Wednesday, November 12, 2008

Economics for Kids

I can’t begin to understand the current economic situation myself, let alone explain it to my kids. But if ever there was a time to bone up on our country’s money system and how banks and businesses operate, this is it. According to The Wall Street Journal’s Work and Family column, even though kids don’t pay the bills, they know when their parents are under stress, and it can hit them hard. So for all you who are scratching your heads over how to explain what’s going on to your children, here are some online resources that can help.

First, some lessons in basic economics. For elementary and middle school students, most economics Web sites deal with concrete subjects such as coins and bills. For instance, H.I.P. Pocket Change from the U.S. Mint has light features like games, cartoon, coloring pages, as well as a more informational timeline that ties money in with history. At the U.S. Bureau of Engraving and Printing site’s kids section you can design your own bill, play trivia games or download an interactive animated tour through that looks at the new security features in currency and shows how Secret Service Agents are trained to look for counterfeiters. But if you’re interested in learning about economics concepts – including supply and demand, interdependence and the stock market – the Social Studies for Kids site explains things in a way preteens can understand.

One site that aims to teach kids how markets work is MinyanLand. The site, (which requires free registration, including parent’s email), aspires to a very lofty mission: “to help address the gap between classes created in part by the financial illiteracy of many in our country, if not the world.” Players choose a character and receive $50,000 in MinyanMoney and a condo worth $50,000. They can increase their virtual bank balance by “doing real-life chores your parents assign,” playing games, and keeping their creature healthy. They can also spend money at the mall, renovate their home, invest, and earn “incentives” for charitable giving. The site is a joint project of Minyanville (a private financial “infotainment” site featuring articles for families on explaining “depressing times,” afterschool jobs and allowances); the non-profit National Council on Economic Education (which offers classroom resources, many free); and the Kaboose network of family Web sites.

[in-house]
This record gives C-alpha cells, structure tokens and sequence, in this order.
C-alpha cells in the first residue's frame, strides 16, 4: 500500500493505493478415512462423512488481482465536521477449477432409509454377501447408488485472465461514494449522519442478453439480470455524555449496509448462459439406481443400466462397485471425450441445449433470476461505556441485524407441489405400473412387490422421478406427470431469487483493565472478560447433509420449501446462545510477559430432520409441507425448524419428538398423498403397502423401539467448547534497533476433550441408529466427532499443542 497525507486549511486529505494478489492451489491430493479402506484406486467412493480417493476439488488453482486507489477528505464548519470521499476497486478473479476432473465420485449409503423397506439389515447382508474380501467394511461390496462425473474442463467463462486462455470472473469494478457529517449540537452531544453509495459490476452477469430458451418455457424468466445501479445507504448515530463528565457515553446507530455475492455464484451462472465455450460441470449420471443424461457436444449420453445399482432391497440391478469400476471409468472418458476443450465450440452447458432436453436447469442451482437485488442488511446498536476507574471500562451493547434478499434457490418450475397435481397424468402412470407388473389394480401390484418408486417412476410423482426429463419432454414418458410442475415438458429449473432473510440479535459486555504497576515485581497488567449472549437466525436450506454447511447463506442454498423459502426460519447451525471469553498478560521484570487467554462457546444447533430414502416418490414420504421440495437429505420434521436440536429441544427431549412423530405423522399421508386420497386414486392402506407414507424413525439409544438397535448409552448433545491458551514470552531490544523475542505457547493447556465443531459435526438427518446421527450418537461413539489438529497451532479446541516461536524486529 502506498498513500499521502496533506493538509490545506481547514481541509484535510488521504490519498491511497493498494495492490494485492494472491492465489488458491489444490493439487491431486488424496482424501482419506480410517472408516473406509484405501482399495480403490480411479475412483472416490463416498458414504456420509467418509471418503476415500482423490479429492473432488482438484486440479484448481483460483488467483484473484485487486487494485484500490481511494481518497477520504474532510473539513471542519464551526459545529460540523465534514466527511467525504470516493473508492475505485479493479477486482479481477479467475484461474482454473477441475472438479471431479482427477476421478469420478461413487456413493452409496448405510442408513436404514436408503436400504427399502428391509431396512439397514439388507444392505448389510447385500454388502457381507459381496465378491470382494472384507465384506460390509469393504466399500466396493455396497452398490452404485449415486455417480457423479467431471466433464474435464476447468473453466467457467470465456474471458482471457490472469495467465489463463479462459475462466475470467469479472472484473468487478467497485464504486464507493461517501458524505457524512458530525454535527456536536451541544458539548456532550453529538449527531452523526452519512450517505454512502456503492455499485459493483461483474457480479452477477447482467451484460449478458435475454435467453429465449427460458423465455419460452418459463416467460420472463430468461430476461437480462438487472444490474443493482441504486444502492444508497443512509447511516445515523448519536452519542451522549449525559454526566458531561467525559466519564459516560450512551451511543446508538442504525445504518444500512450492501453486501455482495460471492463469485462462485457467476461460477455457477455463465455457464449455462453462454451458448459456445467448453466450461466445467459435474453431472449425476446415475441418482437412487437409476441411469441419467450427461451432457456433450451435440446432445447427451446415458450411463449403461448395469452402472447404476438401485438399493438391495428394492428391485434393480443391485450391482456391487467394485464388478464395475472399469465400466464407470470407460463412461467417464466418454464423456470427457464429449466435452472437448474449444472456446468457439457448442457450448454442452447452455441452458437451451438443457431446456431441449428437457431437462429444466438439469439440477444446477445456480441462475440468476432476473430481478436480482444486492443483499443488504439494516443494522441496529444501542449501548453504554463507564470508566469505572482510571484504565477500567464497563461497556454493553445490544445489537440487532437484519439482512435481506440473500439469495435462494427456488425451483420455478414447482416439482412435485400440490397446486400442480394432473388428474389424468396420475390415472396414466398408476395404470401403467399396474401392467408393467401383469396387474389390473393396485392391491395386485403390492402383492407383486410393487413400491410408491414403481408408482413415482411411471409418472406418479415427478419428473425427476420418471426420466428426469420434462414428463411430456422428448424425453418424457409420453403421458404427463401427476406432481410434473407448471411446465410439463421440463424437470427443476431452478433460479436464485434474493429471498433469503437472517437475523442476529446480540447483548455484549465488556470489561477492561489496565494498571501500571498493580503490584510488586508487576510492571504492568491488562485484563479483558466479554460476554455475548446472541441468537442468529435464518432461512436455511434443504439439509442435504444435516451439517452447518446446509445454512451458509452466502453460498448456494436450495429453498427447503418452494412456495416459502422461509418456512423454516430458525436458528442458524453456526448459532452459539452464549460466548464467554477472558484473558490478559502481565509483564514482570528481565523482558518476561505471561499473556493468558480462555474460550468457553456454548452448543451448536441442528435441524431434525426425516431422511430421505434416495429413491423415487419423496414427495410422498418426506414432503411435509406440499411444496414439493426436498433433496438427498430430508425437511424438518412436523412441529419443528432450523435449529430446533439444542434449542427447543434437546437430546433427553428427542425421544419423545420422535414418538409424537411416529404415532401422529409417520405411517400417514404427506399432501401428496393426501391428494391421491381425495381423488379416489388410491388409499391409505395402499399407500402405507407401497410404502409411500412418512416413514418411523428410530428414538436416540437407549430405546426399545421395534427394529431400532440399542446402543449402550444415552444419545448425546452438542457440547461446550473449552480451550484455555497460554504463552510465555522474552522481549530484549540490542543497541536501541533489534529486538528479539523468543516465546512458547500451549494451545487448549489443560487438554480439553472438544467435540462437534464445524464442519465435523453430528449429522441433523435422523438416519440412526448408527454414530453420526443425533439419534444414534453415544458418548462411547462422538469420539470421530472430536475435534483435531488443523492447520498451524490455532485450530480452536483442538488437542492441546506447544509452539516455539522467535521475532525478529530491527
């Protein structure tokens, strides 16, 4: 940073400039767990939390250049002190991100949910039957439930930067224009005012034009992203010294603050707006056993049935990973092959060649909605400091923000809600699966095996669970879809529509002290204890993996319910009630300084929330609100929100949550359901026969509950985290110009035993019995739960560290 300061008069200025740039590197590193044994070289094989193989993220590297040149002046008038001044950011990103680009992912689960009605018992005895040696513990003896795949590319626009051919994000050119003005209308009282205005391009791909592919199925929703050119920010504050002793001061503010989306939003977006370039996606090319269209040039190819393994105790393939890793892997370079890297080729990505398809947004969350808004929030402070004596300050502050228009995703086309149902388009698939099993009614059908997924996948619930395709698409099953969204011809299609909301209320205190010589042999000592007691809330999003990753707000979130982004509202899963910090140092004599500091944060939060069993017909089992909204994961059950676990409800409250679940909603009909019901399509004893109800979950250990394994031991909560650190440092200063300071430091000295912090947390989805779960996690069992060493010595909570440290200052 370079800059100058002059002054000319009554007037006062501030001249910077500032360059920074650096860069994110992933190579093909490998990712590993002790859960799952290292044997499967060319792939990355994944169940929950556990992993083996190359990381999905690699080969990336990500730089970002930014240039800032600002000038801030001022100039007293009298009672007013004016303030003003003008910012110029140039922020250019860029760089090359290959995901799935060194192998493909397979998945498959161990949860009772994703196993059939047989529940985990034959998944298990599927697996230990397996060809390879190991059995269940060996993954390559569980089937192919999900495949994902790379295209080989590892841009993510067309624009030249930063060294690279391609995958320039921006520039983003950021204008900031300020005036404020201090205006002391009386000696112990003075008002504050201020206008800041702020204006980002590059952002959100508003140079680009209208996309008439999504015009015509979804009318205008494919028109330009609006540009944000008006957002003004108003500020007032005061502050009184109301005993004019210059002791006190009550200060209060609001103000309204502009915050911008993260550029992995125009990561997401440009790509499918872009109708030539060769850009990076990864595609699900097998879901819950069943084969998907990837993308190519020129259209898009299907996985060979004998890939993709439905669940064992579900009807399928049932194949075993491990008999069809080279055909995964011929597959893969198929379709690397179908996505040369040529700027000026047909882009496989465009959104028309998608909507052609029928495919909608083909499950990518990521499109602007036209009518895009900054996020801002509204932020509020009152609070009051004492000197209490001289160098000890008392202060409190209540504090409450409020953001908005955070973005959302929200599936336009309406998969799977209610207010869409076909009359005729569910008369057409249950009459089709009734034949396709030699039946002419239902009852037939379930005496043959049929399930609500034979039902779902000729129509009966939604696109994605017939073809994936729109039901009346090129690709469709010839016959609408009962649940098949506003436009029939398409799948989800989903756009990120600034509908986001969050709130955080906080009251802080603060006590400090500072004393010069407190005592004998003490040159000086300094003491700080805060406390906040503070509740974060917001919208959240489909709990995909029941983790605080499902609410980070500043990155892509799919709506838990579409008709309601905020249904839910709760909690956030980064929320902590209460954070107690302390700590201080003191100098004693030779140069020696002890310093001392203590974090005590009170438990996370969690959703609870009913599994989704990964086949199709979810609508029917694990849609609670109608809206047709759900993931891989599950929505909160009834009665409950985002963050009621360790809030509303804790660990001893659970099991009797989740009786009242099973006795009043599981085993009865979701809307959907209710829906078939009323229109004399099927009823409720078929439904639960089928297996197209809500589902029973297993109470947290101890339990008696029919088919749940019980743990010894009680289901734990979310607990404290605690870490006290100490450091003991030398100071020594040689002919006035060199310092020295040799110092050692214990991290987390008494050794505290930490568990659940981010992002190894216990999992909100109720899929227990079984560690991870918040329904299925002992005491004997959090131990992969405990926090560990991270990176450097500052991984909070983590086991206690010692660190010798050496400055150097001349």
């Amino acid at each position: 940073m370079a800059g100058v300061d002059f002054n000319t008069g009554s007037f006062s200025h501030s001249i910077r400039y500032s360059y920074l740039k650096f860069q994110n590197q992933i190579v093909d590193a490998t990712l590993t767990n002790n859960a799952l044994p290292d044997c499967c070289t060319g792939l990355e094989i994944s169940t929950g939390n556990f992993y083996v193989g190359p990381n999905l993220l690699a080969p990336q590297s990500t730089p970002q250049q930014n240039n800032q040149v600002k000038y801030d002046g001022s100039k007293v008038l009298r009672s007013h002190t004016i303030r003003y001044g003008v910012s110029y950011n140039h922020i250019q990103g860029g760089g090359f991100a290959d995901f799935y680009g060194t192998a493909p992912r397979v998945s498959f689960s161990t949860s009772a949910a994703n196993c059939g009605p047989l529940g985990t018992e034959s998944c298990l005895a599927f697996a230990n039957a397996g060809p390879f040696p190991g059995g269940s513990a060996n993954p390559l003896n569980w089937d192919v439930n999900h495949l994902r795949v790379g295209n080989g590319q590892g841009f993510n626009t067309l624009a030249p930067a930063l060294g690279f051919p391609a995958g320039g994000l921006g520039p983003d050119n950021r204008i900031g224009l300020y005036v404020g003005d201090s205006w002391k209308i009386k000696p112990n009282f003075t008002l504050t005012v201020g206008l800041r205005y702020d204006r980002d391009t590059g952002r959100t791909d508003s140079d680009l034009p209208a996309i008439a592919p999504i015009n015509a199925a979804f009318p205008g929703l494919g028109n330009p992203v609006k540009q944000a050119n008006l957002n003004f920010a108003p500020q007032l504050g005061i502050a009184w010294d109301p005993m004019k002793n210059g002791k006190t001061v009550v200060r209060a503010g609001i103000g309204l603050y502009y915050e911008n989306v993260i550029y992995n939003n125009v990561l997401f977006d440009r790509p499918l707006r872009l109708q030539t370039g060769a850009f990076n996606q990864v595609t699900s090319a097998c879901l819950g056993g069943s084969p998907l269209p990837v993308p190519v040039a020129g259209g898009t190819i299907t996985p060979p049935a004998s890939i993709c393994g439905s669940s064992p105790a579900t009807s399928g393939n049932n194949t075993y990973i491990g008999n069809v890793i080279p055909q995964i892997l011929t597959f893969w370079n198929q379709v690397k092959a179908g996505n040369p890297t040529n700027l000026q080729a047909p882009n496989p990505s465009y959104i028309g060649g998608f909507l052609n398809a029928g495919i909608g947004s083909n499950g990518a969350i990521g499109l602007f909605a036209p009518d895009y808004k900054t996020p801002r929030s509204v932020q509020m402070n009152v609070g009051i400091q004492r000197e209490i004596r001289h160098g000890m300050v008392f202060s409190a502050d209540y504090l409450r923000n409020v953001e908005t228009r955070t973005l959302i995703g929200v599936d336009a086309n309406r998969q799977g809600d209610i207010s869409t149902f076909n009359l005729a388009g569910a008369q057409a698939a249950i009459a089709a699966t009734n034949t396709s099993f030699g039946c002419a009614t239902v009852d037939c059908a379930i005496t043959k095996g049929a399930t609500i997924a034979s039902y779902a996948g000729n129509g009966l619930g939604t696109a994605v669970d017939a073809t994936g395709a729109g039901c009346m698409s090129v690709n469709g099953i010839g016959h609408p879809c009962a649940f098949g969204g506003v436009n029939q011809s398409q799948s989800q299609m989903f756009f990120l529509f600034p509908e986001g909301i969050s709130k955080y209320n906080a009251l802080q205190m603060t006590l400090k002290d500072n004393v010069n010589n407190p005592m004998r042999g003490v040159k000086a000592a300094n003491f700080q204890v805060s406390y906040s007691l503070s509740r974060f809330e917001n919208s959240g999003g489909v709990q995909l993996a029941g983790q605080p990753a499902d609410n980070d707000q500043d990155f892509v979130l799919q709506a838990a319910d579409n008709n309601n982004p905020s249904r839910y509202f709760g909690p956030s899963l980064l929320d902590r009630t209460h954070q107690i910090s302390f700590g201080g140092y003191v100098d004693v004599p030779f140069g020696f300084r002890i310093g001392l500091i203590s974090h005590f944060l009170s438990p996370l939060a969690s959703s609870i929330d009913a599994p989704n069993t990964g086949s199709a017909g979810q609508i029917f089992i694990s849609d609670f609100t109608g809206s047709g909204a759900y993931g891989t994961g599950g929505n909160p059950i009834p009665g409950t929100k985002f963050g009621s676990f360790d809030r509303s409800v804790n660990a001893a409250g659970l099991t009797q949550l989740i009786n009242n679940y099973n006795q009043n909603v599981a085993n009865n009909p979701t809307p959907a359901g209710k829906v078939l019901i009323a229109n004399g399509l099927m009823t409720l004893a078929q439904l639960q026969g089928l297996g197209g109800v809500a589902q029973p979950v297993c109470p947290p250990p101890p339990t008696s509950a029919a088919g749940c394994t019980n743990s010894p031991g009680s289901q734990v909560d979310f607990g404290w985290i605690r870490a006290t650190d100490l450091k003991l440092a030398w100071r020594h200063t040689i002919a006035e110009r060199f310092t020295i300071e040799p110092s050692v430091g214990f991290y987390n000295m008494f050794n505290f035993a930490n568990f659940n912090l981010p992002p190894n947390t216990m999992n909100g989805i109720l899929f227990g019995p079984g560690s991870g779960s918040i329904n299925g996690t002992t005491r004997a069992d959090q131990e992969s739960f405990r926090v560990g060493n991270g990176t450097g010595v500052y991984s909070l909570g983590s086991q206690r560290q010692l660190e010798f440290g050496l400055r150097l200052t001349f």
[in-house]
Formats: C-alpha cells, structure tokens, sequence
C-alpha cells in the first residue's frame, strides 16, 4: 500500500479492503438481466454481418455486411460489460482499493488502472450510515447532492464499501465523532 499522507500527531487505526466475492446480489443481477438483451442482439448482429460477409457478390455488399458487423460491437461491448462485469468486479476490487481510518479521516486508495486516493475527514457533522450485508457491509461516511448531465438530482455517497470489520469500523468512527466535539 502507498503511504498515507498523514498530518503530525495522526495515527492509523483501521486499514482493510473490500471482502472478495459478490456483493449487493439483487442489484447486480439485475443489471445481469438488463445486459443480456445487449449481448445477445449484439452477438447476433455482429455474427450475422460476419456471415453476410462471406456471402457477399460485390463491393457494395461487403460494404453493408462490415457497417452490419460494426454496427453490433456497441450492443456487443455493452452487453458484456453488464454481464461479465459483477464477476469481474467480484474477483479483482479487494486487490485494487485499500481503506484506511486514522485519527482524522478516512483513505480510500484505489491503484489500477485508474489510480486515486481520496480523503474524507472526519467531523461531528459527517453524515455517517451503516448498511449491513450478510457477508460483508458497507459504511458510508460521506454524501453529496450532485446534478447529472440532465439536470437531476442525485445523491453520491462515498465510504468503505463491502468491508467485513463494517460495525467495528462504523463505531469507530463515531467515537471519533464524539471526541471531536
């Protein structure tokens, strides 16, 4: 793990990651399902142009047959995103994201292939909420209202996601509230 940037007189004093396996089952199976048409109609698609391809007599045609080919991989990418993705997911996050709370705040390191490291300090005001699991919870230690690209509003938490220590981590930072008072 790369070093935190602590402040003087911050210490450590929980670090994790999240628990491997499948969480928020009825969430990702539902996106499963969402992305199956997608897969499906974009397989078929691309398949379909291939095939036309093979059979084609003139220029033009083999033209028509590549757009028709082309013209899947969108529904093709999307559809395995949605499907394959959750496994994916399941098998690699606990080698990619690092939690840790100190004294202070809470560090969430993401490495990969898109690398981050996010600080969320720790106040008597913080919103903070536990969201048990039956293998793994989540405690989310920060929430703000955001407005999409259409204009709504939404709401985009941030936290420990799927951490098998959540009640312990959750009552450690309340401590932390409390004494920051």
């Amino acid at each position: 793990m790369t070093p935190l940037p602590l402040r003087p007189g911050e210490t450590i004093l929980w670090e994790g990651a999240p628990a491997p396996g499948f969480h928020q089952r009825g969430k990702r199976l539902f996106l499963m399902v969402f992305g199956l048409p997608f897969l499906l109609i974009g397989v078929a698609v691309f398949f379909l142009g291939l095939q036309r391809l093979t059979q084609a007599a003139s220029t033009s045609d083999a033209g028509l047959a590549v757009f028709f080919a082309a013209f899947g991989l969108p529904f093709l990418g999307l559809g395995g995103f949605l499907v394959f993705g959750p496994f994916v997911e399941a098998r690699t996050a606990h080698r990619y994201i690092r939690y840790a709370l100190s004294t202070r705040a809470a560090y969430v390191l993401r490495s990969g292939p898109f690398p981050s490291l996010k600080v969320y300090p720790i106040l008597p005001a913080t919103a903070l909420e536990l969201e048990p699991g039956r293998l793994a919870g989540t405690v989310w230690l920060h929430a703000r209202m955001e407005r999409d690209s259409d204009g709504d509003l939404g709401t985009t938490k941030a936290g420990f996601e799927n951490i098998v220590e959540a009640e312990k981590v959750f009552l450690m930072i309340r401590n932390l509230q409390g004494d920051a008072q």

For tweens and teens most money sites talk about budgets, credit and spending wisely. Don't Buy It, a companion site to the PBS series, focuses on media and shopping smarts for 9- to 11-year-olds. It All Adds Up is somewhat creaky, decade-old interactive site that lets high school students see what it’s like to use credit to buy cars, electronics and other consumer items. I Buy Different comes from The Center for a New American Dream and the World Wildlife Fund. It helps kids make connections between the products they use and the environment, and suggestions actions they can take to make a difference in their community and across the globe. Many more wonderful links from places like MIT, the Rochester Institute of Technology and the Federal Reserve Bank of Minneapolis, have been collected at the South Plainfield Library’s Homework Links Consumer Education & Money Management page.

Finally, financial news outlets for adults can also help parents understand and explain what’s going on. Marketplace Public Radio recently spoke with Kiplinger's Janet Bodnar, for example, whose column “Money Smart Kids” has many useful pointers in its archives. The Motley Fool’s newspaper column and website explains stock market happenings in understandable terms, and MSN Money Central contains a useful section with tips on bargains and freebies that will help you and your kids save money. All these resources can be helpful to turn to during these tough times.

Family Online Picks

Wall Street Journal Work and Family Column

H.I.P. Pocket Change

Social Studies for Kids



Don't Buy It

It All Adds Up

I Buy Different

South Plainfield Library Consumer Education

Marketplace Public Radio

Money Smart Kids

Motley Fool

MSN Money Central

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